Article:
We returned to Jodhpur after a gap of seven years to find that a lot had changed. The population had crossed two million; sleek shops, showrooms and star hotels were mushrooming.
Change is inevitable and we took all this in our stride, but we were really disappointed to find that the wonderful open-air cinema had shut down and was gathering dust. It was something we all had eagerly looked forward to. But the projector no longer lit the screen. There were no movies, no crowds, no steamy samosas. Instead, a cold and deserted structure stared at us and the samosa hut was full of cobwebs.
I still remember sitting in the roofless, wall-less cinema which had moodas (straw chairs) on its circular cement steps as a substitute to the normal theatre seats. For us, it was a joy just being there in the open watching the big screen. If you by chance got bored with the movie, there was always mother nature to turn to. Movies used to start in the evening and one could enjoy the cool breeze, watch trees swaying in the background or observe clouds traveling across the sky. Those in the uppermost row were at liberty to turn back and watch proceedings elsewhere and we actually went to the open-air cinema for a sort of double entertainment.
The best movies used to be brought to town in those days , catering to all tastes. English specials and Hindi masala, classics and new releases. All this with a daily change. Anarkali to Kaaliya, Roman Holiday to Cabaret. You name it, the cinema screened it all. At less than two rupees, tickets were a steal.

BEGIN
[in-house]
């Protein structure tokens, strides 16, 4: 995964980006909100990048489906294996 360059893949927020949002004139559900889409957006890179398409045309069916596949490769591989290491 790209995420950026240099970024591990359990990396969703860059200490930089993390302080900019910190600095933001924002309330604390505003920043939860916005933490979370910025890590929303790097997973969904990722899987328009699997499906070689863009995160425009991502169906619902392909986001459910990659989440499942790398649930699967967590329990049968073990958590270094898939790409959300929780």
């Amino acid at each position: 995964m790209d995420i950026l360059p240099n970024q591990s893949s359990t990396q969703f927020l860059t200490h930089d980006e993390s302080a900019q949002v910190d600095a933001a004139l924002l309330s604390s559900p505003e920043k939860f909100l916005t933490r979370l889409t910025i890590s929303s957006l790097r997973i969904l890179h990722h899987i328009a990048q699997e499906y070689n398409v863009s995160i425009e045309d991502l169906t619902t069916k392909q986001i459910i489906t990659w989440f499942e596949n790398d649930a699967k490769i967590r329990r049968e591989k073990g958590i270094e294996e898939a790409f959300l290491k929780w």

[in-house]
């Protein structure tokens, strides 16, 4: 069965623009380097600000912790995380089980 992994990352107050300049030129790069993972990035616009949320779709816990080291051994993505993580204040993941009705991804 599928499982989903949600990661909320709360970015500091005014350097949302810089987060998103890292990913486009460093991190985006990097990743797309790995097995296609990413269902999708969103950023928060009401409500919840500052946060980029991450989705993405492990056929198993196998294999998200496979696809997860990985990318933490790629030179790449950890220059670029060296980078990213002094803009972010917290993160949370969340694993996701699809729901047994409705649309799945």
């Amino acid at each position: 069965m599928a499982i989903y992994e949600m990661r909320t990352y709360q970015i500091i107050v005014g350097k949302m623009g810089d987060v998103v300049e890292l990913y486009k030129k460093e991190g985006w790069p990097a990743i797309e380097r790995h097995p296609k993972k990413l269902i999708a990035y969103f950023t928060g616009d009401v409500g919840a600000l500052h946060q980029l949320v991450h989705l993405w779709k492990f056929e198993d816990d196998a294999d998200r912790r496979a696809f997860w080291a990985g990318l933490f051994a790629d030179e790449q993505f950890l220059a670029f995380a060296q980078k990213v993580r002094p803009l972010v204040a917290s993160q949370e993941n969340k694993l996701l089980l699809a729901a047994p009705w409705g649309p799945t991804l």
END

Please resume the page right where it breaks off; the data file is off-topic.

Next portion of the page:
Of course, there were certain disadvantages. When jets from the Jodhpur air force station flew by all the celluloid melody was drowned in noise. So night flying would see Amitabh’s choicest dialogue drowned in a deafening roar of the passing MiGs. Or there was the occasional distraction of the odd, quiet chopper slowly passing by.
When the rains came, a few who had come prepared would put on their raincoats or umbrellas and sit smugly watching the rest of the movie. Of the remaining, half would flee the place and the other half would pick up moodas and continue watching as if nothing had happened. The movie would continue amidst the chaos, with people running here and there, with the pelting rain blurring the screen and thunder roaring in tandem with the sound track.
There is talk of a revival, but I doubt if it would be taken now with the same enthusiasm as it used to be in the past. Also doubtful is the length of the cinema’s second innings.
(This article was published as an Edit Page Middle in The Indian Express newspaper on May 3, 1994)